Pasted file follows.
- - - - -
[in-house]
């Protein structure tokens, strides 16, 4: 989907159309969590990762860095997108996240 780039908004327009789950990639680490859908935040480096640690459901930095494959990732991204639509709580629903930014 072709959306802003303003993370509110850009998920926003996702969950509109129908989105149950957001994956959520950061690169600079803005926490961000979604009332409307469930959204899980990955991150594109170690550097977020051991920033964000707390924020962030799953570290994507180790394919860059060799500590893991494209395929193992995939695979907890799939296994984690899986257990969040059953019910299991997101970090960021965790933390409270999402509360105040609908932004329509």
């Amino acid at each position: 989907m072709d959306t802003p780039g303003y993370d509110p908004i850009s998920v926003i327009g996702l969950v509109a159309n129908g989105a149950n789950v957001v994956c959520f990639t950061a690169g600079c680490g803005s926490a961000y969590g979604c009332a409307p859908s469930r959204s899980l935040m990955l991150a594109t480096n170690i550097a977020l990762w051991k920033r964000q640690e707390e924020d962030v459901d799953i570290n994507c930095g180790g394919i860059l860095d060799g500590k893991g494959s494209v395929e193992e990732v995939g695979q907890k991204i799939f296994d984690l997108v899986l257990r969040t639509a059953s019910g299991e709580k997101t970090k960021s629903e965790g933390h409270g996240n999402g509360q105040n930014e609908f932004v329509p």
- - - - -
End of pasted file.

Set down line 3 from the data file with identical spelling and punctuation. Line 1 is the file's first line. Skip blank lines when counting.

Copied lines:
């Amino acid at each position: 989907m072709d959306t802003p780039g303003y993370d509110p908004i850009s998920v926003i327009g996702l969950v509109a159309n129908g989105a149950n789950v957001v994956c959520f990639t950061a690169g600079c680490g803005s926490a961000y969590g979604c009332a409307p859908s469930r959204s899980l935040m990955l991150a594109t480096n170690i550097a977020l990762w051991k920033r964000q640690e707390e924020d962030v459901d799953i570290n994507c930095g180790g394919i860059l860095d060799g500590k893991g494959s494209v395929e193992e990732v995939g695979q907890k991204i799939f296994d984690l997108v899986l257990r969040t639509a059953s019910g299991e709580k997101t970090k960021s629903e965790g933390h409270g996240n999402g509360q105040n930014e609908f932004v329509p």